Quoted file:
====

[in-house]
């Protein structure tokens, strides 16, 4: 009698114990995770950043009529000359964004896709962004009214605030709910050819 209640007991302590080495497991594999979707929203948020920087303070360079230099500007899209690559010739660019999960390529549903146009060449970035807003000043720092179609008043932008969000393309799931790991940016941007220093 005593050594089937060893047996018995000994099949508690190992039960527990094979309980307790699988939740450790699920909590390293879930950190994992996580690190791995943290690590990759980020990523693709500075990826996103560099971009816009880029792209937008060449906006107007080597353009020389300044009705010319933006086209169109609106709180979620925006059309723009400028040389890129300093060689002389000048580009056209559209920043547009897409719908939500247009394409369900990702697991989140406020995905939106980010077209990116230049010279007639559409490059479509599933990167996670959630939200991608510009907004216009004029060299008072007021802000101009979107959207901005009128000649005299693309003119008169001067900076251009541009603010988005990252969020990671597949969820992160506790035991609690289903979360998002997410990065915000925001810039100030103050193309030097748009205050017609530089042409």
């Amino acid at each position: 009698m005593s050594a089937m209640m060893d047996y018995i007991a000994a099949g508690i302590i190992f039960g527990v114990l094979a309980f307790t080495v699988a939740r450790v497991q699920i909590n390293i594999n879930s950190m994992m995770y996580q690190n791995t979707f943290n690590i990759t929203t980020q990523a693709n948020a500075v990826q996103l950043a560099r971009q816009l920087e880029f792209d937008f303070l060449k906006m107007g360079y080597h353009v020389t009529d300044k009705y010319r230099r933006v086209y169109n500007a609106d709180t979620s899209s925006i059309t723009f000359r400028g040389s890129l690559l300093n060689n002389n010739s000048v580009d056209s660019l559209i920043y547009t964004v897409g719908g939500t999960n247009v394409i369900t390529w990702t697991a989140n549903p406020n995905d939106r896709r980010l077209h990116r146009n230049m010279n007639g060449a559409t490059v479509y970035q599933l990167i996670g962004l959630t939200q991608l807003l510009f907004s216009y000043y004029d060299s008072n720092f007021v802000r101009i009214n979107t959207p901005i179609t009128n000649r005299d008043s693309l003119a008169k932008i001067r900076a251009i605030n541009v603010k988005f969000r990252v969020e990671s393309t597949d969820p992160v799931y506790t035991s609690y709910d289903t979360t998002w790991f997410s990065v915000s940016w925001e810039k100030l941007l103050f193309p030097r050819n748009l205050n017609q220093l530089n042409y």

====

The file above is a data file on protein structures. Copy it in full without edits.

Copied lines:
[in-house]
């Protein structure tokens, strides 16, 4: 009698114990995770950043009529000359964004896709962004009214605030709910050819 209640007991302590080495497991594999979707929203948020920087303070360079230099500007899209690559010739660019999960390529549903146009060449970035807003000043720092179609008043932008969000393309799931790991940016941007220093 005593050594089937060893047996018995000994099949508690190992039960527990094979309980307790699988939740450790699920909590390293879930950190994992996580690190791995943290690590990759980020990523693709500075990826996103560099971009816009880029792209937008060449906006107007080597353009020389300044009705010319933006086209169109609106709180979620925006059309723009400028040389890129300093060689002389000048580009056209559209920043547009897409719908939500247009394409369900990702697991989140406020995905939106980010077209990116230049010279007639559409490059479509599933990167996670959630939200991608510009907004216009004029060299008072007021802000101009979107959207901005009128000649005299693309003119008169001067900076251009541009603010988005990252969020990671597949969820992160506790035991609690289903979360998002997410990065915000925001810039100030103050193309030097748009205050017609530089042409």
């Amino acid at each position: 009698m005593s050594a089937m209640m060893d047996y018995i007991a000994a099949g508690i302590i190992f039960g527990v114990l094979a309980f307790t080495v699988a939740r450790v497991q699920i909590n390293i594999n879930s950190m994992m995770y996580q690190n791995t979707f943290n690590i990759t929203t980020q990523a693709n948020a500075v990826q996103l950043a560099r971009q816009l920087e880029f792209d937008f303070l060449k906006m107007g360079y080597h353009v020389t009529d300044k009705y010319r230099r933006v086209y169109n500007a609106d709180t979620s899209s925006i059309t723009f000359r400028g040389s890129l690559l300093n060689n002389n010739s000048v580009d056209s660019l559209i920043y547009t964004v897409g719908g939500t999960n247009v394409i369900t390529w990702t697991a989140n549903p406020n995905d939106r896709r980010l077209h990116r146009n230049m010279n007639g060449a559409t490059v479509y970035q599933l990167i996670g962004l959630t939200q991608l807003l510009f907004s216009y000043y004029d060299s008072n720092f007021v802000r101009i009214n979107t959207p901005i179609t009128n000649r005299d008043s693309l003119a008169k932008i001067r900076a251009i605030n541009v603010k988005f969000r990252v969020e990671s393309t597949d969820p992160v799931y506790t035991s609690y709910d289903t979360t998002w790991f997410s990065v915000s940016w925001e810039k100030l941007l103050f193309p030097r050819n748009l205050n017609q220093l530089n042409y």